Spike your happiness in 30 minutes of yoga practice
All the orthodox systems of Indian Philosophy have one goal in view, the liberation of the soul through perfection. The method is by Yoga - Swami Vivekananda.
More than merely positive mood, happiness is a state of well-being that encompasses living a good life—that is, with a sense of meaning and deep satisfaction.
It is a mental or emotional state of well-being which can be defined by, among others, positive or pleasant emotions ranging from contentment to intense joy.
Breathing makes you happier
Every yoga practice irrespective of styles includes elements of focusing on the breath to invigorate or relax. Research has shown that the ability to become aware of and regulate the breath is essential regarding lowering stress and anchoring oneself at the moment--both of which are needed to feel happier. A quick burst of 100-200 Kapalabhatti can invigorate your body and mind.
Postures affect your mood
Did you know that your physical posture and attitude is related to your mood? When we tend to think of sadness or negative, it causes lethargy and slumping rather than vice-versa, it turns out that changing your posture can change your mood. Yoga of all types strengthens that brain-body connection where the body sends messages to the brain that make it feel healthy and active. If you feel lazy and have started the morning in a distracted or dull state, ten rounds of Ashtanga Surya namaskars A and B followed with 10 minutes of breathing conscious savasana can boost your mood.
Postures eliminates stress and anxiety
Yoga postures combined with breathing functions like other self-soothing techniques, such as meditation, relaxation, and exercise. By reducing perceived stress and anxiety, yoga appears to modulate stress response systems. This, in turn, decreases physiological arousal, e.g., reducing the heart rate, lowering blood pressure, and easing respiration. There is also evidence that yoga practices help increase heart rate variability, an indicator of the body's ability to respond to stress more flexibly.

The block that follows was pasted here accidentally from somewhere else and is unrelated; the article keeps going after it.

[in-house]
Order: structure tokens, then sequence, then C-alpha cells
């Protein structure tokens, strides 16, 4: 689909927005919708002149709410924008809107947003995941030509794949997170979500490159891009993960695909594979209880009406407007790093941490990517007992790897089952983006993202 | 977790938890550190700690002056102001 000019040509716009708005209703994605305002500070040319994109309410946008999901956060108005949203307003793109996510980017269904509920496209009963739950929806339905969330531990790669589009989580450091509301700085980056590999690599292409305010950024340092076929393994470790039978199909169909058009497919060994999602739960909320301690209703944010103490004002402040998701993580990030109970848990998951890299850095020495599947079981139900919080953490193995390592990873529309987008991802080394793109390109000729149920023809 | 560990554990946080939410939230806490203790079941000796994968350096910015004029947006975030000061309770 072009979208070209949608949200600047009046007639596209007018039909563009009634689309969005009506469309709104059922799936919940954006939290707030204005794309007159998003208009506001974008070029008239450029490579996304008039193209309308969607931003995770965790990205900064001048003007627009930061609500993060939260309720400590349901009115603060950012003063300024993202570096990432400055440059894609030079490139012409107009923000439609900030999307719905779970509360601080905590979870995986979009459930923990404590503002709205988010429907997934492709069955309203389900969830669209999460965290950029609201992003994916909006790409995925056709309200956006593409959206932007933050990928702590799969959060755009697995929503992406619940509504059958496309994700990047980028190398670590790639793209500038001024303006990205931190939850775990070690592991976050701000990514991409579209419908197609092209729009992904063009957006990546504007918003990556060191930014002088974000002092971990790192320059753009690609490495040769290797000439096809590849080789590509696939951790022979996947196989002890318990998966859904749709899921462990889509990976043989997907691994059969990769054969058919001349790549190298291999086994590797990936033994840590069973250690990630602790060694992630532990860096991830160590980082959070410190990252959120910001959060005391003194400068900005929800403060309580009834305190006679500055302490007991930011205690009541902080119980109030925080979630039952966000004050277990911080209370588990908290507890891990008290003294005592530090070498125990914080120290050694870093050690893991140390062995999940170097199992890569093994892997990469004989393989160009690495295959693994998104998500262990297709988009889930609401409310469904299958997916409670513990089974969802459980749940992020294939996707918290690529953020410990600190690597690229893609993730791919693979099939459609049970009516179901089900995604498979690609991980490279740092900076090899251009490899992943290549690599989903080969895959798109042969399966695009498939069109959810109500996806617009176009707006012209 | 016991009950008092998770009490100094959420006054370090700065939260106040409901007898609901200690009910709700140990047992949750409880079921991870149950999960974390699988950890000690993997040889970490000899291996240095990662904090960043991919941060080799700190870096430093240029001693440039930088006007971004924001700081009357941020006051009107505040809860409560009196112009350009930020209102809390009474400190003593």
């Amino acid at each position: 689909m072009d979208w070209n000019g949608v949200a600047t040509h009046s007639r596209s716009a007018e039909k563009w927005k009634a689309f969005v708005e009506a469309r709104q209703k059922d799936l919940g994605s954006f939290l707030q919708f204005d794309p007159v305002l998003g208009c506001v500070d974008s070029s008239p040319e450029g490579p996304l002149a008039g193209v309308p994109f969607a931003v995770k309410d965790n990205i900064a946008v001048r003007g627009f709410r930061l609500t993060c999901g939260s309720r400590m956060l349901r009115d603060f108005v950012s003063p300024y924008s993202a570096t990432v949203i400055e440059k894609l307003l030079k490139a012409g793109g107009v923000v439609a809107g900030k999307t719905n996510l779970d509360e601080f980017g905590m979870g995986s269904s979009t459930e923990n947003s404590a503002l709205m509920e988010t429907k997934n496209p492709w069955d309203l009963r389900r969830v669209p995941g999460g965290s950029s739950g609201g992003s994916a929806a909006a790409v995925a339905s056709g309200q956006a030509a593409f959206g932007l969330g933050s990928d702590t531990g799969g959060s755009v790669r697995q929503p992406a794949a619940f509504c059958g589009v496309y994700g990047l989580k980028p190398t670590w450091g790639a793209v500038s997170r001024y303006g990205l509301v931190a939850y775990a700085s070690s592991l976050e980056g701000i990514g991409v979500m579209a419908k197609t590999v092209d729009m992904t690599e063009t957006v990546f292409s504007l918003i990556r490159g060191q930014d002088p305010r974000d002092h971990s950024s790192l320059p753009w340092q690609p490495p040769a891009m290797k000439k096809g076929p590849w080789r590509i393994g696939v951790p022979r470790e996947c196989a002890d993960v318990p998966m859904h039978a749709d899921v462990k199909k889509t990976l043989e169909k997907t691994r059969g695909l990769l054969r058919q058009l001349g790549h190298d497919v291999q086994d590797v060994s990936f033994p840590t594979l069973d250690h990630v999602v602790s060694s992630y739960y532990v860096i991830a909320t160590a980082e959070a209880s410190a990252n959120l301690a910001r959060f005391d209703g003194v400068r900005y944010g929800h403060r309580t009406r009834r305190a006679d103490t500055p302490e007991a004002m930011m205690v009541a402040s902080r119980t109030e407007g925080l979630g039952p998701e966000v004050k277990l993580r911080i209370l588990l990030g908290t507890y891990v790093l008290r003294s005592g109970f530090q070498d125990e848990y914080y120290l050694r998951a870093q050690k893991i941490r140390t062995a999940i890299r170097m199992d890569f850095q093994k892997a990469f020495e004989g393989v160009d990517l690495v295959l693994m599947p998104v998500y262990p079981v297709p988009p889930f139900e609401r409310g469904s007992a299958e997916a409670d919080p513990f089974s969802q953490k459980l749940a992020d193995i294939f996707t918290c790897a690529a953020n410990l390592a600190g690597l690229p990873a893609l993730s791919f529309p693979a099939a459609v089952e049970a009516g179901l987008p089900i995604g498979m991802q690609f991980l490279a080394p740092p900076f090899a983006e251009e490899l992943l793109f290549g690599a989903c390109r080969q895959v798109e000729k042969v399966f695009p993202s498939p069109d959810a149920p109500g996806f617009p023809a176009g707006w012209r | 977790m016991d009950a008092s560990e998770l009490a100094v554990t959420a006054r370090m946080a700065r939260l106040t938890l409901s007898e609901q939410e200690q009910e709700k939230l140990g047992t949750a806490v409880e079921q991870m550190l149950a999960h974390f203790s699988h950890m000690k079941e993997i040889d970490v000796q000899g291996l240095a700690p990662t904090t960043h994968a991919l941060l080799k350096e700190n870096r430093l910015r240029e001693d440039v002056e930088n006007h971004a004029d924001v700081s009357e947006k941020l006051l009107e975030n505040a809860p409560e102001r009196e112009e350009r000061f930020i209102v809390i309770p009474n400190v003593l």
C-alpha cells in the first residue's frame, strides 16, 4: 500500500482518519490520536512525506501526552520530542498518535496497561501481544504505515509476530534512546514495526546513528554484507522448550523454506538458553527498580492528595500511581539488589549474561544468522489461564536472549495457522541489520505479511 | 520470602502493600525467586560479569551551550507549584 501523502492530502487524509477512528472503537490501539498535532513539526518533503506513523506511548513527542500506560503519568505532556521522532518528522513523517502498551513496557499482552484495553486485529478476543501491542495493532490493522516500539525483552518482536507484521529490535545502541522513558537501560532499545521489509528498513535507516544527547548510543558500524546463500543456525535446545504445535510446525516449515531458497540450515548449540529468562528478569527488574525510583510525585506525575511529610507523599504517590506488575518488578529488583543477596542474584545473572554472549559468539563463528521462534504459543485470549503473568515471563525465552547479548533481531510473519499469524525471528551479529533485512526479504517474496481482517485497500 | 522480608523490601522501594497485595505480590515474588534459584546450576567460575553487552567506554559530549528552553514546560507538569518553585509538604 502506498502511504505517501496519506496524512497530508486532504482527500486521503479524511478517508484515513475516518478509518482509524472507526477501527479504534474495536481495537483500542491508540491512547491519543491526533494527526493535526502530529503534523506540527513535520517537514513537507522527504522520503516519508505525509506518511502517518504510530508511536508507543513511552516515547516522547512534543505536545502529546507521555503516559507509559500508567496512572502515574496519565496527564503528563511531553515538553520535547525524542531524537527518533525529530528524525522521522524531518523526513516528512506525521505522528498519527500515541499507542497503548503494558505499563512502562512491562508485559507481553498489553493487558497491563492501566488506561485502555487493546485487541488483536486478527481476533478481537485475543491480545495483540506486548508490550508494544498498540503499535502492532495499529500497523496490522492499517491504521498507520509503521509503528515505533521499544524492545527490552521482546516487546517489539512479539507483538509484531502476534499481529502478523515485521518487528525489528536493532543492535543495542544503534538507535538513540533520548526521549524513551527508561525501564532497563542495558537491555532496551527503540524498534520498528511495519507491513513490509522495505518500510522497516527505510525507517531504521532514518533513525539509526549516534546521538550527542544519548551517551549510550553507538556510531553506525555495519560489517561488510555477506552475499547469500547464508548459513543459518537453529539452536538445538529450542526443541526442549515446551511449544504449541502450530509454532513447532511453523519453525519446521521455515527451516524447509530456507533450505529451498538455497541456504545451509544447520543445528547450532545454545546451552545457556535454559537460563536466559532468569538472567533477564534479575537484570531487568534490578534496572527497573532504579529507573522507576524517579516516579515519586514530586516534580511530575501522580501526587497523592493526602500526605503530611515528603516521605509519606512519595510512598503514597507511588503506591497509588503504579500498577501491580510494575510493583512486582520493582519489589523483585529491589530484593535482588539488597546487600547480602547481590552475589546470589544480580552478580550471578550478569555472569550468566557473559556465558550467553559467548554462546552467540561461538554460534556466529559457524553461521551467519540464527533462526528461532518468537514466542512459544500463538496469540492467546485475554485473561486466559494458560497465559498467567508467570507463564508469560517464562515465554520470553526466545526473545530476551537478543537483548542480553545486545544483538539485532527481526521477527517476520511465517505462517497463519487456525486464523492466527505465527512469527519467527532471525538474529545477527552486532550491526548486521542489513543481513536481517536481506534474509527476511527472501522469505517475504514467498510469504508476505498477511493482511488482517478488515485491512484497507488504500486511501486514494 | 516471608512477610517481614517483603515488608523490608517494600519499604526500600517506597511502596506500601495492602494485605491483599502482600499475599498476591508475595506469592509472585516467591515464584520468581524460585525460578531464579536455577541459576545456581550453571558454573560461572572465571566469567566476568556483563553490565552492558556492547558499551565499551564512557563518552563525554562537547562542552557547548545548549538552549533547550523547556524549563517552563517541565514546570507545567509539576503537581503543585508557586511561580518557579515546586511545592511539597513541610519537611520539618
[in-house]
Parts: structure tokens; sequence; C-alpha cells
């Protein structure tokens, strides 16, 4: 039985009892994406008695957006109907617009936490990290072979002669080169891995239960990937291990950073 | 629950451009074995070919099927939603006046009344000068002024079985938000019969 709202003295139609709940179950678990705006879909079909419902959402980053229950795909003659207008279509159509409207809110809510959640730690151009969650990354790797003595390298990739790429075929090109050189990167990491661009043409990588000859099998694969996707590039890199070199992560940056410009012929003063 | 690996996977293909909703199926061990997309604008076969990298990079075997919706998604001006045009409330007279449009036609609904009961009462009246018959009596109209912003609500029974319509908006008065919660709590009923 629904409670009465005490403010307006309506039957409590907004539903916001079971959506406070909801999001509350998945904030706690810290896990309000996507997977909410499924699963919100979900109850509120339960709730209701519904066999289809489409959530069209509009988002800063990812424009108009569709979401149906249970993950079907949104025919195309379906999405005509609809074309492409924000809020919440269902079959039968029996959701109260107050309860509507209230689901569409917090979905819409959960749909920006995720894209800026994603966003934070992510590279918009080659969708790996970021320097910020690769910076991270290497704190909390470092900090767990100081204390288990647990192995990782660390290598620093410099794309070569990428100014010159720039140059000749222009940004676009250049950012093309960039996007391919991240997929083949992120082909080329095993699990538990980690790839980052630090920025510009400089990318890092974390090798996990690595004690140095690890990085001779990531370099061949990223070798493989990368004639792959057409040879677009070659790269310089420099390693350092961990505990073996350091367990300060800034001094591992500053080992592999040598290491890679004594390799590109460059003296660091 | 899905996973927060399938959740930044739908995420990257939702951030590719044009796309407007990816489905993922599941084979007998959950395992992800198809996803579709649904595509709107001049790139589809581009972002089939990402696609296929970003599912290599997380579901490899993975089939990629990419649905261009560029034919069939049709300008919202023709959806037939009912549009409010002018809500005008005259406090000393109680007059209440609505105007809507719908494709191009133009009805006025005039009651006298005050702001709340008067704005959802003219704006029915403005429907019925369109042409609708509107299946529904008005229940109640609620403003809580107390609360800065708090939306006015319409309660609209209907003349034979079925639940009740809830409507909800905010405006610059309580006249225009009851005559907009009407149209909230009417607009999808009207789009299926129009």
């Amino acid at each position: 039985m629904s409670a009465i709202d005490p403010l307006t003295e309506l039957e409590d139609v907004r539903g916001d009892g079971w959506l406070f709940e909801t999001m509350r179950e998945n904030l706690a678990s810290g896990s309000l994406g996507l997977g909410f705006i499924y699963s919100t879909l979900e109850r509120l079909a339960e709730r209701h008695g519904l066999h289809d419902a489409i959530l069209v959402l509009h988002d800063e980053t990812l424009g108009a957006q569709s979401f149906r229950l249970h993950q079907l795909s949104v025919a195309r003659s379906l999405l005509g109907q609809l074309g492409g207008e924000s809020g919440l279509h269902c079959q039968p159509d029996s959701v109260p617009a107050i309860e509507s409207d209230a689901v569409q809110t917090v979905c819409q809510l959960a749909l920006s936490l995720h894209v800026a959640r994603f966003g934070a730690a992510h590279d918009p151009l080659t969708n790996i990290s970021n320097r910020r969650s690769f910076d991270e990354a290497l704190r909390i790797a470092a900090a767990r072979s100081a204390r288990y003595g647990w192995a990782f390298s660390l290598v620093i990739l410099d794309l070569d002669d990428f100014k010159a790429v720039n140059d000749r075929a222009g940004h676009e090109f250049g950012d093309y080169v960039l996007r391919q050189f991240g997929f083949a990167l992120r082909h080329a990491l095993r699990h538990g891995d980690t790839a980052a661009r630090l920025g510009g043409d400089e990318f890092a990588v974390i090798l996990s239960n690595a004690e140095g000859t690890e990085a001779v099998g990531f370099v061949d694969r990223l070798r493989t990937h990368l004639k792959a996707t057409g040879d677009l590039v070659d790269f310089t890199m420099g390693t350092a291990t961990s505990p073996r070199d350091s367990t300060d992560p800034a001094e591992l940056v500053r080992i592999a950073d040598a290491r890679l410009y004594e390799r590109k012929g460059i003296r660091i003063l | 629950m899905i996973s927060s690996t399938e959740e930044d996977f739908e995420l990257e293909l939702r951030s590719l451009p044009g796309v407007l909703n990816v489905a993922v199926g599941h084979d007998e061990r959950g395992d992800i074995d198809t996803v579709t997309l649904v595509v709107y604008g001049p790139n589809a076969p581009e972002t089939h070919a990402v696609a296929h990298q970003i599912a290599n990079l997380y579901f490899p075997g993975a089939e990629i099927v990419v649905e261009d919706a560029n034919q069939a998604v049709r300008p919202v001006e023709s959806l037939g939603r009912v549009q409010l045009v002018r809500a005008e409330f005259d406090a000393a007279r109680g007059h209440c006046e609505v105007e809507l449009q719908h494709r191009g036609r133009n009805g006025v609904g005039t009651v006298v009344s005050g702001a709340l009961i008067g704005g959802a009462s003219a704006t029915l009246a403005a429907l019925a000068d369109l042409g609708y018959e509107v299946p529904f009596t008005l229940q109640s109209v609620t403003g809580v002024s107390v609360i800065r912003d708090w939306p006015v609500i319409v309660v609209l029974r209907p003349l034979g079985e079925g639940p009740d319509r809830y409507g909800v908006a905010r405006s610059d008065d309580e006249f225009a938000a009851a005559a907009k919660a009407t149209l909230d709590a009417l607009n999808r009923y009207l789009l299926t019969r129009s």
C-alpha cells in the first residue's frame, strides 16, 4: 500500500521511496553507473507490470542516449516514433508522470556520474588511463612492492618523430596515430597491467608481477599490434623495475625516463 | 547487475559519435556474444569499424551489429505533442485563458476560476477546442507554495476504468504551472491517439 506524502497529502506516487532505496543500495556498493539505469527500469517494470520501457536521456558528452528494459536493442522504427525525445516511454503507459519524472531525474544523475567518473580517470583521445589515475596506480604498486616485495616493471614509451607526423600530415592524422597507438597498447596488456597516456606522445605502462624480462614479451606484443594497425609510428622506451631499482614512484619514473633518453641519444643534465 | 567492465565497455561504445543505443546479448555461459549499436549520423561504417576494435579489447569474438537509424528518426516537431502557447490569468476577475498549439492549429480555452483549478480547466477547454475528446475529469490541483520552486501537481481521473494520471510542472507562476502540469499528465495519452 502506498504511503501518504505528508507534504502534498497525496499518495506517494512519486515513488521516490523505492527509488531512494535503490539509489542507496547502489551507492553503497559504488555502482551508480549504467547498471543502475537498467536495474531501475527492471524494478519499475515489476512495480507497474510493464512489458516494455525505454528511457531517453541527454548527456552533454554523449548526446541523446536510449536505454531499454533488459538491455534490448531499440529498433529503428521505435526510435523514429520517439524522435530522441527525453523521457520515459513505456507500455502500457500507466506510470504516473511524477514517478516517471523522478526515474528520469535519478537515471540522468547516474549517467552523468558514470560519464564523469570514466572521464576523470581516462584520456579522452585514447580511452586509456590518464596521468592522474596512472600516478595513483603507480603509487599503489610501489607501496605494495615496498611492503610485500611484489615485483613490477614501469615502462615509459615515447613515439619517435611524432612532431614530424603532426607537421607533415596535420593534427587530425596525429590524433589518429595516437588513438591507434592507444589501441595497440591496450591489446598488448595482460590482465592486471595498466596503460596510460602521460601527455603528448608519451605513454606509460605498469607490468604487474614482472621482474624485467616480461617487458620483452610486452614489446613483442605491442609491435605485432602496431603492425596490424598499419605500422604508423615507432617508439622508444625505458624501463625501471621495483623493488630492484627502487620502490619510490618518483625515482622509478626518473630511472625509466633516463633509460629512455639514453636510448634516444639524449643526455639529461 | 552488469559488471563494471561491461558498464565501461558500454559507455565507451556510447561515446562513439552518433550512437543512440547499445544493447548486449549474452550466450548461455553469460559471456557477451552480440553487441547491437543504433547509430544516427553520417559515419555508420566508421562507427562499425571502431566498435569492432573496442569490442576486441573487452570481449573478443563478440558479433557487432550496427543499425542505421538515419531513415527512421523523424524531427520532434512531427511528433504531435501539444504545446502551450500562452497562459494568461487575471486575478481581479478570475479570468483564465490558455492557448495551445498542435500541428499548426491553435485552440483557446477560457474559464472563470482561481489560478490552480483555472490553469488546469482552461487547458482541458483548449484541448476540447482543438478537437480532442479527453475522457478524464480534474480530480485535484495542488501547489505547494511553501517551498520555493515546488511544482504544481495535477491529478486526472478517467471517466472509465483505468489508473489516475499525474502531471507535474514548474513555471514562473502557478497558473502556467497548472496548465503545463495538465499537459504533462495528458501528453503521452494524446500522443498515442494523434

Researchers have also proved the benefits
In a German study published in 2005, women who described themselves as “emotionally distressed” are treated with 90-min yoga classes a week for 3 months. At the end of 3 months, women in the yoga group reported improvements in perceived stress, depression, anxiety, energy, fatigue, and well-being. Depression scores improved by 50%, anxiety scores 30%, and overall well-being scores by 65%. Initial complaints of headaches, back pain, and poor sleep quality also resolved much more often in the yoga group than in the control group.
Another 2005 study examined the effects of a single yoga class for inpatients at the New Hampshire psychiatric hospital, 113 participants among patients with bipolar disorder, major depression, and schizophrenia it is found after yoga class, tension, anxiety, depression, anger, hostility, and fatigue dropped significantly. Further controlled trials of yoga practice have demonstrated improvements in mood and quality of life for elderly, people caring for patients with dementia, breast cancer survivors, and patients with epilepsy (Source: US national Library of Medicine)
(Photo source: yogafoundations.com)